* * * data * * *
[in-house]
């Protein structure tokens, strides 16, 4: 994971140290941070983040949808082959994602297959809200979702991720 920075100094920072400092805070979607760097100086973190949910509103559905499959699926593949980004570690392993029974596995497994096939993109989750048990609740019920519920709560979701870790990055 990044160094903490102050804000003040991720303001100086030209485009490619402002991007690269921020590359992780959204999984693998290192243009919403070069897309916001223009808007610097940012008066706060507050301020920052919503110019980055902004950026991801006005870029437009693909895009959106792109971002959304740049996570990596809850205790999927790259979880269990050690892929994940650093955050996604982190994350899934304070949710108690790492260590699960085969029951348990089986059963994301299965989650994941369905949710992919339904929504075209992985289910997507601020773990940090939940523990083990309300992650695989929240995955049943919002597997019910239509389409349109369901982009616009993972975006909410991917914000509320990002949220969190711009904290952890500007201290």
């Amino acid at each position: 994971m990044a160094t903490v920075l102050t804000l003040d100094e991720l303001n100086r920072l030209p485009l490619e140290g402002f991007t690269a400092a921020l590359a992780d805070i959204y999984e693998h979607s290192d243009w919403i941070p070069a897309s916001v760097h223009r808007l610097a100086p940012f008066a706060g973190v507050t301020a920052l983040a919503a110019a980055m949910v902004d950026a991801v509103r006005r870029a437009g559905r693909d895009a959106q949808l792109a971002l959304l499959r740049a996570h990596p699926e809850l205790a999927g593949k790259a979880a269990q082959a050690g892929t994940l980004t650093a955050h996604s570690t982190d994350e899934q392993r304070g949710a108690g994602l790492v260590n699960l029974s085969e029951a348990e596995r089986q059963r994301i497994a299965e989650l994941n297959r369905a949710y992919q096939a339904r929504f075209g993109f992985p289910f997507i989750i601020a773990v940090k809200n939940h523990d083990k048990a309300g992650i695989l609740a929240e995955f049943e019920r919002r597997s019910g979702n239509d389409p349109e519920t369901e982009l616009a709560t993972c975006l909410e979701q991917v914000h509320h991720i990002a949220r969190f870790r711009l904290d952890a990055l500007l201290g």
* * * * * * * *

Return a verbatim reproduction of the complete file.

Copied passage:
[in-house]
């Protein structure tokens, strides 16, 4: 994971140290941070983040949808082959994602297959809200979702991720 920075100094920072400092805070979607760097100086973190949910509103559905499959699926593949980004570690392993029974596995497994096939993109989750048990609740019920519920709560979701870790990055 990044160094903490102050804000003040991720303001100086030209485009490619402002991007690269921020590359992780959204999984693998290192243009919403070069897309916001223009808007610097940012008066706060507050301020920052919503110019980055902004950026991801006005870029437009693909895009959106792109971002959304740049996570990596809850205790999927790259979880269990050690892929994940650093955050996604982190994350899934304070949710108690790492260590699960085969029951348990089986059963994301299965989650994941369905949710992919339904929504075209992985289910997507601020773990940090939940523990083990309300992650695989929240995955049943919002597997019910239509389409349109369901982009616009993972975006909410991917914000509320990002949220969190711009904290952890500007201290």
């Amino acid at each position: 994971m990044a160094t903490v920075l102050t804000l003040d100094e991720l303001n100086r920072l030209p485009l490619e140290g402002f991007t690269a400092a921020l590359a992780d805070i959204y999984e693998h979607s290192d243009w919403i941070p070069a897309s916001v760097h223009r808007l610097a100086p940012f008066a706060g973190v507050t301020a920052l983040a919503a110019a980055m949910v902004d950026a991801v509103r006005r870029a437009g559905r693909d895009a959106q949808l792109a971002l959304l499959r740049a996570h990596p699926e809850l205790a999927g593949k790259a979880a269990q082959a050690g892929t994940l980004t650093a955050h996604s570690t982190d994350e899934q392993r304070g949710a108690g994602l790492v260590n699960l029974s085969e029951a348990e596995r089986q059963r994301i497994a299965e989650l994941n297959r369905a949710y992919q096939a339904r929504f075209g993109f992985p289910f997507i989750i601020a773990v940090k809200n939940h523990d083990k048990a309300g992650i695989l609740a929240e995955f049943e019920r919002r597997s019910g979702n239509d389409p349109e519920t369901e982009l616009a709560t993972c975006l909410e979701q991917v914000h509320h991720i990002a949220r969190f870790r711009l904290d952890a990055l500007l201290g």